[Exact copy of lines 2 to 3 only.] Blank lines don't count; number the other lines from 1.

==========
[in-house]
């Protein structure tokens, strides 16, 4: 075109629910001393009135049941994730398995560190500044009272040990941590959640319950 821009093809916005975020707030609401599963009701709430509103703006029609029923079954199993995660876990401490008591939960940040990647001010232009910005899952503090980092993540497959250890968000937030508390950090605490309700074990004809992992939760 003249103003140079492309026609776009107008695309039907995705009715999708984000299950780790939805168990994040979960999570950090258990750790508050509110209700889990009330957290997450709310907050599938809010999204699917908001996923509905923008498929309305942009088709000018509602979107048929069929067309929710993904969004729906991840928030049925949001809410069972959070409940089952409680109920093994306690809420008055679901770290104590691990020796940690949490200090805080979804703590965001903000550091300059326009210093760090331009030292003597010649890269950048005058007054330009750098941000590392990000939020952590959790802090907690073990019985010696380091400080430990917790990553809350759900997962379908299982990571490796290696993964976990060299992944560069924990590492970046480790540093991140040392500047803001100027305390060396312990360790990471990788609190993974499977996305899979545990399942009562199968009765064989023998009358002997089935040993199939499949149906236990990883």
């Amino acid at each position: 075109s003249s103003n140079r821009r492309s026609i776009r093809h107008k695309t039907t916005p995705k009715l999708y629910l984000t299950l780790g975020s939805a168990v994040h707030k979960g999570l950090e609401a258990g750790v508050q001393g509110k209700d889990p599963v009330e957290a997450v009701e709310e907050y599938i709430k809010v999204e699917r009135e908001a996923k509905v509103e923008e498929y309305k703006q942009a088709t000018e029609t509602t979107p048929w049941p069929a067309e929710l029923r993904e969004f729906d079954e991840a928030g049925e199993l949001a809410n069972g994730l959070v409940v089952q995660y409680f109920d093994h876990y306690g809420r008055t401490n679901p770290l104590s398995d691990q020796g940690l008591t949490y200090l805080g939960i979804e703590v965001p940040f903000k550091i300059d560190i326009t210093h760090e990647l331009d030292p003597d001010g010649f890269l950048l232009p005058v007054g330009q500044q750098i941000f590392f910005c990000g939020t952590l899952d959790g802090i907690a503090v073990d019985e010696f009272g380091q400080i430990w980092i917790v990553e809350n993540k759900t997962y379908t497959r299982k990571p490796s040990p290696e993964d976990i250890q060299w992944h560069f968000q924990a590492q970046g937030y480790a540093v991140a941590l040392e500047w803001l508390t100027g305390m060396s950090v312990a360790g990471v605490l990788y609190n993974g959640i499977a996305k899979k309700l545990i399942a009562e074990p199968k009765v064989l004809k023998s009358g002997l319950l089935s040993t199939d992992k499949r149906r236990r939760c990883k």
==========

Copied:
């Protein structure tokens, strides 16, 4: 075109629910001393009135049941994730398995560190500044009272040990941590959640319950 821009093809916005975020707030609401599963009701709430509103703006029609029923079954199993995660876990401490008591939960940040990647001010232009910005899952503090980092993540497959250890968000937030508390950090605490309700074990004809992992939760 003249103003140079492309026609776009107008695309039907995705009715999708984000299950780790939805168990994040979960999570950090258990750790508050509110209700889990009330957290997450709310907050599938809010999204699917908001996923509905923008498929309305942009088709000018509602979107048929069929067309929710993904969004729906991840928030049925949001809410069972959070409940089952409680109920093994306690809420008055679901770290104590691990020796940690949490200090805080979804703590965001903000550091300059326009210093760090331009030292003597010649890269950048005058007054330009750098941000590392990000939020952590959790802090907690073990019985010696380091400080430990917790990553809350759900997962379908299982990571490796290696993964976990060299992944560069924990590492970046480790540093991140040392500047803001100027305390060396312990360790990471990788609190993974499977996305899979545990399942009562199968009765064989023998009358002997089935040993199939499949149906236990990883």
């Amino acid at each position: 075109s003249s103003n140079r821009r492309s026609i776009r093809h107008k695309t039907t916005p995705k009715l999708y629910l984000t299950l780790g975020s939805a168990v994040h707030k979960g999570l950090e609401a258990g750790v508050q001393g509110k209700d889990p599963v009330e957290a997450v009701e709310e907050y599938i709430k809010v999204e699917r009135e908001a996923k509905v509103e923008e498929y309305k703006q942009a088709t000018e029609t509602t979107p048929w049941p069929a067309e929710l029923r993904e969004f729906d079954e991840a928030g049925e199993l949001a809410n069972g994730l959070v409940v089952q995660y409680f109920d093994h876990y306690g809420r008055t401490n679901p770290l104590s398995d691990q020796g940690l008591t949490y200090l805080g939960i979804e703590v965001p940040f903000k550091i300059d560190i326009t210093h760090e990647l331009d030292p003597d001010g010649f890269l950048l232009p005058v007054g330009q500044q750098i941000f590392f910005c990000g939020t952590l899952d959790g802090i907690a503090v073990d019985e010696f009272g380091q400080i430990w980092i917790v990553e809350n993540k759900t997962y379908t497959r299982k990571p490796s040990p290696e993964d976990i250890q060299w992944h560069f968000q924990a590492q970046g937030y480790a540093v991140a941590l040392e500047w803001l508390t100027g305390m060396s950090v312990a360790g990471v605490l990788y609190n993974g959640i499977a996305k899979k309700l545990i399942a009562e074990p199968k009765v064989l004809k023998s009358g002997l319950l089935s040993t199939d992992k499949r149906r236990r939760c990883k």